The 2010 Winter Olympics in Vancouver and the 2010 F.I.F.A World Cup in South Africa are without a doubt the 2 biggest global sporting events this year. Both attract the best of the best and require hundreds of millions of dollars for stadium and sports arena construction. Billions more spent on improvements for roads, communications, housing, power generation as well as infrastructure expenses in order to meet international standards.

“As of the start of February 2010, the total cost of the Games, including all the infrastructure improvements for the region that occurred is estimated to be $6 billion, with $600 million of the spending directly related to hosting the games”

Source: Wikipedia, 2010 Winter Olympics

To add a little perspective to this , Vancouver has built or renovated 7 venues at an approximate cost of $580m, plus $600m for roadway improvements and an estimated $1b more on security measures. In addition, the Olympic village must feed athletes from 82 countries incorporating a wide variety of imports, as well as cooking equipment.

In contrast, South Africa has spent billions renovating, repairing or constructing a total of 13 stadiums across the country of which ten have been selected for use during the tournament which begins in June 2010. Transportation improvements have been the 2nd largest expense as city populations are expected to double or triple during games. Although only 32 countries will be playing in the tournament, soccer is a true global sport and media will represent virtually every country that has sports fans. Feeding the taste buds of so many different nationalities is a daunting task indeed.

Sports Stadiums and Arenas

The most visible preparations are the sports stadiums and arenas that host the actual sporting events. Each venue is required to meet specific functionality as determined by either the sports governing authority such as the IOC or FIFA. Additional domestic needs such as energy accountability may also need to be incorporated. For Vancouver both heating and cooling capabilities are critical to the events success as the correct balance between ice, snow and heat must be maintained. However energy efficiency is also important.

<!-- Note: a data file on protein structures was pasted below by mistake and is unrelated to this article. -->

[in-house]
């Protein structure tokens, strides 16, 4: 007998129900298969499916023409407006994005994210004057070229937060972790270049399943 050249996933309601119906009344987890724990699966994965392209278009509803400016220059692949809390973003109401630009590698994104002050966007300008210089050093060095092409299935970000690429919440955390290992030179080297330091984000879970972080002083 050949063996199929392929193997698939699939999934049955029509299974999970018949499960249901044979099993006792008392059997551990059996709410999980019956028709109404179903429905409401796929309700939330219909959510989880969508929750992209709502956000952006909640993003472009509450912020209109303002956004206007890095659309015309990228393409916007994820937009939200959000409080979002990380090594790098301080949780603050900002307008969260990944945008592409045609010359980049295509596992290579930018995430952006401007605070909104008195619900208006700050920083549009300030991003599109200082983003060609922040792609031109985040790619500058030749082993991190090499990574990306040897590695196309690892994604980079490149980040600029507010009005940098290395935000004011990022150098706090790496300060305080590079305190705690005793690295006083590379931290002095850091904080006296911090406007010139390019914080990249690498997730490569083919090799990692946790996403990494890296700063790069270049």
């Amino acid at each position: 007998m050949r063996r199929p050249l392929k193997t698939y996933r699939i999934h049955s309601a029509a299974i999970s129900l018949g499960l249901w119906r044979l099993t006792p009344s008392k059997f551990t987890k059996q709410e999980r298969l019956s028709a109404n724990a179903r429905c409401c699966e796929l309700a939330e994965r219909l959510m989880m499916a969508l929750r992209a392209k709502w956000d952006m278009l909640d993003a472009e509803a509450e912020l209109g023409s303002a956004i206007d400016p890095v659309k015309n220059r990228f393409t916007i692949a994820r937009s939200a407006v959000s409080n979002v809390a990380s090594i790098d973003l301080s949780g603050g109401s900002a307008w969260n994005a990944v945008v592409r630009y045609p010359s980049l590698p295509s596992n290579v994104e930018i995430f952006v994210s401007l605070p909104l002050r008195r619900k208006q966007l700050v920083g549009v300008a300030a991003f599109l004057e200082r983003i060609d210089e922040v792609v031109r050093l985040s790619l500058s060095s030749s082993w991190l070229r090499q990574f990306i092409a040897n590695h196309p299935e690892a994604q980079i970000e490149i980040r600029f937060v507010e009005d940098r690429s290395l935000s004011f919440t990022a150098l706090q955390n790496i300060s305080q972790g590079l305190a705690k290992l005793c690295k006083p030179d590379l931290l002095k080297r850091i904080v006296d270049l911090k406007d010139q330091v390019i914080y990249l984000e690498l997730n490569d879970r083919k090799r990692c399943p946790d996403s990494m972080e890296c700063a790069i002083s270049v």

“All 16 residential buildings in the city’s 2010 Winter Olympics Athlete’s Village will meet the USGBC’s Gold-level sustainability standards, according to Ian Smith, manager of the development office for Southeast False Creek, the district where the complex is located. Additionally, a 30,000-square-foot community center will be certified LEED Platinum.”

Source: The Architectural Record

For South Africa, the major energy costs will be the electricity required to run stadiums as well as supply power to the expanded city populations. It will be wintertime in South Africa during June with average temperatures between 46F and 64F. Therefore, the acquisition of sufficient power generators to protect against power failures is critical.

Implementing an EAM early in the game

Once selected as a host country, governments begin the planning process for construction, renovation, and other needed infrastructure improvements such as transportation and energy utilities. An Enterprise Asset Management (EAM) system provides the tools necessary to manage assets from the planning stage until an assets retirement/replacement. Since most venues will be used after the sporting event concludes, it makes sense to implement an EAM, Some of the reasons are:

  • Collecting and tracking asset detail such as equipment, parts, location, warranty, vendor contracts, and documentation. This will enable facility managers to know where their assets are at all times, who is responsible for care and begin the establishment of a maintenance history.
  • Scheduling work orders, inspections and repairs. Even if a stadium or arena is new, there is always something that needs to be repaired or inspected before the games begin. This will help limit cost overruns and delays that occur as a result of unscheduled repairs that may have been avoided had inspections and preventive maintenance been performed.
  • The useful lifespan of the venue will be extended. The average lifespan for a sports stadium or arena is between 20 and 40 years. The huge difference in years is directly attributable to the level of preventive maintenance that has been conducted as well as regular inspections for damage, rot, corrosion and wear and tear.
  • Having a detailed history that enables property managers to see the cost, frequency and quality of repairs and maintenance will allow the capital analysis portion of an EAM to accurately project the replacement/retirement date of assets.

What is the best way to maintain these world class facilities? There is no doubt that a lot of planning has gone into the construction and renovation of the sports stadiums and arenas. A LEED certified building is great news for the green building industry, but even better news would be the announcement that both sporting events are making use of a CMMS/EAM system to maintain efficiencies of equipment, schedule timely preventive maintenanceinspections and to complete repairs. It would be very upsetting if we were unable to see our favorite athlete or team compete in an event as a result or poor planning and maintenance. Implementation of an EAM minimizes this risk.

And by the way, my allegiance is to England but my heart is to the USA to win the World Cup.

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